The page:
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The Bimanual Dexterous Robotics Platform equipped with Modular Prosthetic Limbs (both deve...

A new bomb disposal robot developed at the Johns Hopkins University Applied Physics Laboratory (APL) is blurring the line between advanced prosthetics and robotics. Rather than building arms and hands from scratch specifically for the robot, the Bimanual Dexterous Robotics Platform (BDRP) is equipped with artificial limbs designed for amputees. The combination is relatively unique, and provided the team with a secondary use for the Modular Prosthetic Limb (MPL) it developed for the DARPA Revolutionizing Prosthetics program.  Read More

Atrist's concept of a PCAS heads-up display

The popular image of modern warfare is the digital battlefield where cyber soldiers have Terminator-like video displays and can call in an airstrike with the shine of a laser beam. While information technologies are revolutionizing the military, when it comes to calling in Close Air Support (CAS), it’s still World War One – where a misread or misheard grid reference can end up with soldiers being hit by their own artillery. DARPA’s Persistent Close Air Support (PCAS) program hopes to improve this.  Read More

Boston Dynamics' humanoid robot ATLAS attempts to put a power drill into a bin in simulati...

Teams vying for a spot in the historic DARPA Robotics Challenge (DRC) must first prove themselves in the Virtual Robotics Challenge (VRC) later this month. The VRC digitally simulates the physical challenges slated to take place at the tail end of the year, where real robots will get down and dirty for the first time. A total of 26 teams qualified to take part in the VRC, but only eight of them will earn the privilege of working with their very own ATLAS humanoid. Others will participate with their own unique robots.  Read More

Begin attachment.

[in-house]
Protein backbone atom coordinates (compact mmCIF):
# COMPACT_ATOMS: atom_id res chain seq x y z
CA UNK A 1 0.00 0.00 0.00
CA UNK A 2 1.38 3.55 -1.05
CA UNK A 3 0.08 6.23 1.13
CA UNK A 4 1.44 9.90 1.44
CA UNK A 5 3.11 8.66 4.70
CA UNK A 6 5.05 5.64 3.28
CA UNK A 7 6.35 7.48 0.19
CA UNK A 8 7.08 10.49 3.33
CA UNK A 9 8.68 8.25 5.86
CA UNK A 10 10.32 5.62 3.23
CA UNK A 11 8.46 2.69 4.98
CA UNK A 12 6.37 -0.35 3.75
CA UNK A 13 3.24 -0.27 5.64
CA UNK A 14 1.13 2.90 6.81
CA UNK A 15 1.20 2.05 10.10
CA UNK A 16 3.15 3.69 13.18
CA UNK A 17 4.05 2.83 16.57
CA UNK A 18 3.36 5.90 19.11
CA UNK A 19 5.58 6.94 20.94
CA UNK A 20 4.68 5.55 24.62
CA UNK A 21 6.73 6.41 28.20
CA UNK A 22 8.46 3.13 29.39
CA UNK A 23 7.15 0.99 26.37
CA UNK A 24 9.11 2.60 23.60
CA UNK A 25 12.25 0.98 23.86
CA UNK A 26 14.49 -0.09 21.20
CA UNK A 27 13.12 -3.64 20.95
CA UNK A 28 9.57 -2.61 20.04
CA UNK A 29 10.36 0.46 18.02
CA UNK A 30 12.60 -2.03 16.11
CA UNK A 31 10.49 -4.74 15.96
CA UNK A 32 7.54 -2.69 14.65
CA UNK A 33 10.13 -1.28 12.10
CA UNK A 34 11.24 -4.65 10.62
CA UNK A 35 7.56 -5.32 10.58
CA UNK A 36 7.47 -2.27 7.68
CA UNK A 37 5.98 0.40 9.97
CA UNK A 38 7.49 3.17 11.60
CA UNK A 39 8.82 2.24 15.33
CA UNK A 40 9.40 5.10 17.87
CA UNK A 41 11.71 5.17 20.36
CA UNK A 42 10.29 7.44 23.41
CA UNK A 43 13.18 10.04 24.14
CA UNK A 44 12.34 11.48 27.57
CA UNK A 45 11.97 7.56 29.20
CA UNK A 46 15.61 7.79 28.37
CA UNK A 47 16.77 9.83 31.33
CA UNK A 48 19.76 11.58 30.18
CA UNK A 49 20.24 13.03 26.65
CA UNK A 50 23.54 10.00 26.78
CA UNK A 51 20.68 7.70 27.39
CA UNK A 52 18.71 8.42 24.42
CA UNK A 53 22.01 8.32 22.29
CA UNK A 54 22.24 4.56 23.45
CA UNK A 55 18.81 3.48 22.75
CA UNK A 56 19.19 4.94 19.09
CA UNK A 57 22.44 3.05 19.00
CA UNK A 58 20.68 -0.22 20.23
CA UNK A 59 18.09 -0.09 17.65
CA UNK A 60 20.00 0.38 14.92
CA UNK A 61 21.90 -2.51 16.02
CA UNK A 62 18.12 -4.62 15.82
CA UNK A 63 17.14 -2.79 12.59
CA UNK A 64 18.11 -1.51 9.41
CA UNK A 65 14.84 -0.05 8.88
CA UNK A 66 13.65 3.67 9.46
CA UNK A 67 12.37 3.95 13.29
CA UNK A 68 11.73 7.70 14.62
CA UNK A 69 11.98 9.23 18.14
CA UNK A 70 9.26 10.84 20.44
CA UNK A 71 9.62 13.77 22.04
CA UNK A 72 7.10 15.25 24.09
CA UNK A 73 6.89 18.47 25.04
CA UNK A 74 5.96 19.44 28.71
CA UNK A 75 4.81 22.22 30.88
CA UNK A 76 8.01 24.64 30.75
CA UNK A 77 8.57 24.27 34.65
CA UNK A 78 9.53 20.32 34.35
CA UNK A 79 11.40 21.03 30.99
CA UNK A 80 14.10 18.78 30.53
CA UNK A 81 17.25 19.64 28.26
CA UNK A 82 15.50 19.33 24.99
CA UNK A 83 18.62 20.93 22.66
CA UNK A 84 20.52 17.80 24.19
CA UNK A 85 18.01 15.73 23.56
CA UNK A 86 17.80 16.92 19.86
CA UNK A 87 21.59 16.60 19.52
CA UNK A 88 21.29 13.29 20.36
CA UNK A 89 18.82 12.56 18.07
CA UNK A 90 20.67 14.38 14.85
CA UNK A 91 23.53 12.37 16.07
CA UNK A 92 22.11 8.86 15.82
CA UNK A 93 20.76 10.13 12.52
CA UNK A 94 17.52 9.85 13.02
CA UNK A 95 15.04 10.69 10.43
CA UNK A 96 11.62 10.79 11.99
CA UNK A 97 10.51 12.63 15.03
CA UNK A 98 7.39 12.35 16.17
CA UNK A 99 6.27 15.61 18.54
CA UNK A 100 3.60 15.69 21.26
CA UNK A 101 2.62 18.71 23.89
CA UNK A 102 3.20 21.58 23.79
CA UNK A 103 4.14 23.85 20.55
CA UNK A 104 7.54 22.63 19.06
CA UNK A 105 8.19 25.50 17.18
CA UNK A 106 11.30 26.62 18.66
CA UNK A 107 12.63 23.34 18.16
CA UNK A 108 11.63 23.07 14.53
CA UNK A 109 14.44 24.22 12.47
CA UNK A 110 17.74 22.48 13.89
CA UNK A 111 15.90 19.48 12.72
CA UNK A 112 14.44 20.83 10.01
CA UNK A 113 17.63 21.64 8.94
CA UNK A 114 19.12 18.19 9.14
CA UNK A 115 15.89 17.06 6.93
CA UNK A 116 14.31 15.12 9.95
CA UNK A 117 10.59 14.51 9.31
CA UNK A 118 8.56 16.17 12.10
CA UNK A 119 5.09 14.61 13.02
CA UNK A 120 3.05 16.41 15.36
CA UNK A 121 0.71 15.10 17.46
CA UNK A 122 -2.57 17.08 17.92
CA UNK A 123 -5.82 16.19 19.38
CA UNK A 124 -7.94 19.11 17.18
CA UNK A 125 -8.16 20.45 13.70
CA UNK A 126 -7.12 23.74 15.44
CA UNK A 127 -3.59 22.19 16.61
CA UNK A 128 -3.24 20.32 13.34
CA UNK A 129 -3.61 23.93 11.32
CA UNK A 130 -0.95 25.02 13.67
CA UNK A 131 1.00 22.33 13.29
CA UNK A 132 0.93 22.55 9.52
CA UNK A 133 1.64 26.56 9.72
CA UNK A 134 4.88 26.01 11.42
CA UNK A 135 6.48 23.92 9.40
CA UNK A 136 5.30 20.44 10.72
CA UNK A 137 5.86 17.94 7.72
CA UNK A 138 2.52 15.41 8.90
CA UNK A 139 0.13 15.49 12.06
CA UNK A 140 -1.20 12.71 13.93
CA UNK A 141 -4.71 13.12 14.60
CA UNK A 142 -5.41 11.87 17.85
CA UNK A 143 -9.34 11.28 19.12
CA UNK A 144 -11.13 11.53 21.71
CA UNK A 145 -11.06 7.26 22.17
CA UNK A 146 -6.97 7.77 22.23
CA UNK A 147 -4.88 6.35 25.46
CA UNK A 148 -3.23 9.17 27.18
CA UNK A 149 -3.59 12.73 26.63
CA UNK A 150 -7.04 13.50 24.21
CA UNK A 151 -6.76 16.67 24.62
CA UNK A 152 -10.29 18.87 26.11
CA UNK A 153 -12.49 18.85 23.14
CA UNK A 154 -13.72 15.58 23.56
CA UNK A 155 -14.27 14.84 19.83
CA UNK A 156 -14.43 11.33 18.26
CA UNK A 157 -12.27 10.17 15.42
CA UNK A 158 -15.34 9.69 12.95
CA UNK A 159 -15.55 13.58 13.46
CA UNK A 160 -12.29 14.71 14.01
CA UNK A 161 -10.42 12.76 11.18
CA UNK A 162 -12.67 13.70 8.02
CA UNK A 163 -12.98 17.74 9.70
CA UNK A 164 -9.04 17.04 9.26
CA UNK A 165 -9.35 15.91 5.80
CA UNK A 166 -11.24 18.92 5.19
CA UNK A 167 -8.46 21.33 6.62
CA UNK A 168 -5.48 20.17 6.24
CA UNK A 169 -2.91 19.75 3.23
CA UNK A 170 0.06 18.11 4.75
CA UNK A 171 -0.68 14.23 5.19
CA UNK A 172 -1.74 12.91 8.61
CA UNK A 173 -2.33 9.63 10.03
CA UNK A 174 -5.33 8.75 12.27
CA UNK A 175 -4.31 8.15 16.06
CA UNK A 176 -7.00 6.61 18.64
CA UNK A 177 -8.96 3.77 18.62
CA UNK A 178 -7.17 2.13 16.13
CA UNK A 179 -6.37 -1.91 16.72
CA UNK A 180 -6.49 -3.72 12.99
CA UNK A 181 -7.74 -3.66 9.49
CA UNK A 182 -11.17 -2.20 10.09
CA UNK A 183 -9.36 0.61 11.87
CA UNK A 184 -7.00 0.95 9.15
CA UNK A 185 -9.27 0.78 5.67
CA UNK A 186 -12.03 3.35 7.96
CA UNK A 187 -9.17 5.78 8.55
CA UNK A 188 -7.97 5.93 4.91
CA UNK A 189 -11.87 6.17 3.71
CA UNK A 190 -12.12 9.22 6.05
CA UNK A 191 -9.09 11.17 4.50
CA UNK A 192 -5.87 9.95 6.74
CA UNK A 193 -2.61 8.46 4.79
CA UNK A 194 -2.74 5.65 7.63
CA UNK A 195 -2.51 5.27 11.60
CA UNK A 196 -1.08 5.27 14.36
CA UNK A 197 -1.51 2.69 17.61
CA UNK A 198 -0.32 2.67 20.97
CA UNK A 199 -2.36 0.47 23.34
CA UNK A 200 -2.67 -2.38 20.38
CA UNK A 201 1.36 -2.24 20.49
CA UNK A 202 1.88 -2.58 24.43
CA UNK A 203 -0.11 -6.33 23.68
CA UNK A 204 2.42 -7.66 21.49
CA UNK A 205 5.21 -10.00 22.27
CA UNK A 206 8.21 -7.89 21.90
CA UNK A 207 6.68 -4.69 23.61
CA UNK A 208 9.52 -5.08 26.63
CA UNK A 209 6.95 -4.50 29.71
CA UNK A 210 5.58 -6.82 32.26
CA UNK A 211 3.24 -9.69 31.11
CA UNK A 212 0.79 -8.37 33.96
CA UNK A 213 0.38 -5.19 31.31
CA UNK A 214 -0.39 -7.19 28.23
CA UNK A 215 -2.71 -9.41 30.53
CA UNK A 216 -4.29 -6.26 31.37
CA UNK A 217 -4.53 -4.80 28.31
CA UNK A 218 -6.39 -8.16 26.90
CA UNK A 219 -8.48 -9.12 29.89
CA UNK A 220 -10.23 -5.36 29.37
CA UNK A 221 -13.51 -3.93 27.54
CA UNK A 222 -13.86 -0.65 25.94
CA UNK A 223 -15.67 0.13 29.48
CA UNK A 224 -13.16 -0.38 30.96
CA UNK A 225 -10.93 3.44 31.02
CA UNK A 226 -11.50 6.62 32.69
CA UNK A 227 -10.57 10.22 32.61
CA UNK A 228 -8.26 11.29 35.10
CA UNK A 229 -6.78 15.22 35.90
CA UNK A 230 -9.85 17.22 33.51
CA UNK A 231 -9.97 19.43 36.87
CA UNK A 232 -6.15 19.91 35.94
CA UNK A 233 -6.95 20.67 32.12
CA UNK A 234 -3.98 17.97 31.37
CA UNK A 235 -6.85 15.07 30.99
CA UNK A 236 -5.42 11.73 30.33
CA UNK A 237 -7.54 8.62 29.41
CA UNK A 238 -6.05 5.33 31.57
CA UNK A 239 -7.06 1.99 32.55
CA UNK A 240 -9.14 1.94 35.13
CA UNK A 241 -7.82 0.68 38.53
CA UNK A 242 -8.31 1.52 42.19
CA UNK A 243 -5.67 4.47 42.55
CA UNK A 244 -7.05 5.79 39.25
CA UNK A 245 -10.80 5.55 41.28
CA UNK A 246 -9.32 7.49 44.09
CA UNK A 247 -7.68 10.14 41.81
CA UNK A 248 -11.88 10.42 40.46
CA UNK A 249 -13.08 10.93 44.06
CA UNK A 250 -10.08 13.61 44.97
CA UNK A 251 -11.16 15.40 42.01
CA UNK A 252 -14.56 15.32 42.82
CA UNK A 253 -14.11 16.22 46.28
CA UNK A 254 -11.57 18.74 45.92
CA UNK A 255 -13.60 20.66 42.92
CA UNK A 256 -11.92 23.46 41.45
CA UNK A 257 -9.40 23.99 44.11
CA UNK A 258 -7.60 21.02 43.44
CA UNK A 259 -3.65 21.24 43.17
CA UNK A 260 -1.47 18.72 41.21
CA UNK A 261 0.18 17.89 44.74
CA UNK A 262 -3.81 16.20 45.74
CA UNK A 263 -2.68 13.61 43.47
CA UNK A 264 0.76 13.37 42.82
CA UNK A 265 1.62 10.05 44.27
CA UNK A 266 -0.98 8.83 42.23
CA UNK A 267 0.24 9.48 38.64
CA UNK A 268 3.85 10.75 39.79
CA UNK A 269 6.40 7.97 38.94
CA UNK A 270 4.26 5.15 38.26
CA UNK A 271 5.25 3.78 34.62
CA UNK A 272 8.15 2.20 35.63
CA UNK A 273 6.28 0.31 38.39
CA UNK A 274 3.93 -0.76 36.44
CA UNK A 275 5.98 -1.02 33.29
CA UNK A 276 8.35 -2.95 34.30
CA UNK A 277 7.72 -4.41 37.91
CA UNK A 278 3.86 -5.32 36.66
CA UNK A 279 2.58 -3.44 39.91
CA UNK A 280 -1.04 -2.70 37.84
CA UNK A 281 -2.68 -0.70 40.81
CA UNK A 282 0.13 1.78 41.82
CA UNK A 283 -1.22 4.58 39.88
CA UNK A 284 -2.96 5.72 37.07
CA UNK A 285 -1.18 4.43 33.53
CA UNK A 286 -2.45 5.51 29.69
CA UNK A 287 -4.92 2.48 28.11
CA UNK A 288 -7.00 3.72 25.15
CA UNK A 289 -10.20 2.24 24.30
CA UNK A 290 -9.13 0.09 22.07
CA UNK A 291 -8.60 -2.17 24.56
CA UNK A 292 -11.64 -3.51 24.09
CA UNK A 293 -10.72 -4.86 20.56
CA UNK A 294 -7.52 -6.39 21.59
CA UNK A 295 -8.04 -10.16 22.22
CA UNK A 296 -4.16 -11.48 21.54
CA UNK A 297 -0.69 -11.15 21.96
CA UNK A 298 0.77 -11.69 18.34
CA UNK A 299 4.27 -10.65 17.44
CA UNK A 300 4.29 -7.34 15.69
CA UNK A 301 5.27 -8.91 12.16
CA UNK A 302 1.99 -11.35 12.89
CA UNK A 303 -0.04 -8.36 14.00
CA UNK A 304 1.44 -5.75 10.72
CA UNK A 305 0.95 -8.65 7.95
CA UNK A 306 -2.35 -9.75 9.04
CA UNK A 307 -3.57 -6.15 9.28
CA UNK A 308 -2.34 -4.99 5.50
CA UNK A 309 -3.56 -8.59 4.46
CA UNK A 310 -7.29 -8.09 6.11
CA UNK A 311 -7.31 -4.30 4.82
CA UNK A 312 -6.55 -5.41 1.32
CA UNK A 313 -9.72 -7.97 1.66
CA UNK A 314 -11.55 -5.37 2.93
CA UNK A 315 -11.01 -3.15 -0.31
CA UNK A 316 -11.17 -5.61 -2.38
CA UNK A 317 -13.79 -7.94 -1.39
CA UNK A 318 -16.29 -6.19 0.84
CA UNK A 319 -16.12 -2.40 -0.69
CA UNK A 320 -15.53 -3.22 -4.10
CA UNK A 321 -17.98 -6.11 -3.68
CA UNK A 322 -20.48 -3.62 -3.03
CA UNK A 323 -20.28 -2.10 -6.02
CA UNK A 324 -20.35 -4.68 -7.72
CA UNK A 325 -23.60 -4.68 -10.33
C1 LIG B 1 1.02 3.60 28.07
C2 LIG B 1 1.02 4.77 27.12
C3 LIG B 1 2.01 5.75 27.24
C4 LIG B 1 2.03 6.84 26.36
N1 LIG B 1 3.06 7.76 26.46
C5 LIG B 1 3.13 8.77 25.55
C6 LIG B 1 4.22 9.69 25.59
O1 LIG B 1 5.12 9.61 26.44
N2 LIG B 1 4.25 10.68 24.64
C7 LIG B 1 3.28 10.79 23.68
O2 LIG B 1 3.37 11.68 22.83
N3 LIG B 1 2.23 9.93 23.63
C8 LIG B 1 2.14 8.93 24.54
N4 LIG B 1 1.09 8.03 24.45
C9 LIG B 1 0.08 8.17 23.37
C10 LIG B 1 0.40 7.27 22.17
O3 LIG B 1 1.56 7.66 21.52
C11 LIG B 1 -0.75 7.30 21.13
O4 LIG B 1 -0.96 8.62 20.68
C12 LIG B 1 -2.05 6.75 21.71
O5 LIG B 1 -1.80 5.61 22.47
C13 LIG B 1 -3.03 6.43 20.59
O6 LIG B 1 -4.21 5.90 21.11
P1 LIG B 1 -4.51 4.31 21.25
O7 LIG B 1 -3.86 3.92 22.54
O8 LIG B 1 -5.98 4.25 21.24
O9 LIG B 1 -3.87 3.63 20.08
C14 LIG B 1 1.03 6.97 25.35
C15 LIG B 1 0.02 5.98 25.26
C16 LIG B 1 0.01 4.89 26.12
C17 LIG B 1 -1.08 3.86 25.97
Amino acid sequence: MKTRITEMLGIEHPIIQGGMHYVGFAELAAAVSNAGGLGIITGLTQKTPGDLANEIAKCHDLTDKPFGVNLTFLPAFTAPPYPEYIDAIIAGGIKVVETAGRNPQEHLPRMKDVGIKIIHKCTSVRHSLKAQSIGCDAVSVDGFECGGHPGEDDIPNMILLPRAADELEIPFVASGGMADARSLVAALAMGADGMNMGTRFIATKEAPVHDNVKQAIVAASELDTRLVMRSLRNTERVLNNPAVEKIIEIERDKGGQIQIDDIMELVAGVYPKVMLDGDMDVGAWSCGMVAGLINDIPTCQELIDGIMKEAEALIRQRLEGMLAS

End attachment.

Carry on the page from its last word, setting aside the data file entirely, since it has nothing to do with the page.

The DARPA Unattended Ground Sensor

While the needs of the modern digital warrior are growing rapidly, military sensors take three to eight years to develop while private industry can produce similar technology in only one or two years. In the hope of speeding things up, DARPA’s Adaptable Sensor System (ADAPT) program is looking to smartphone industry technologies and practices.  Read More

Artist’s concept of a flat interface nerve electrode (FINE)

Artificial limbs have come a long way in recent years with the development of prostheses that can be controlled directly by the patient’s nerves. The problem is, links between living nerves and the prostheses break down over time, which makes permanent attachment and practical control difficult. To understand why this happens and to help give patients more control over their prostheses, DARPA has instituted a number of programs aimed at improving neural interfaces and allowing amputees to have better control of advanced prostheses in the near term.  Read More

DARPA's Warrior Web program aims to build a suit that makes life easier for soldiers in th...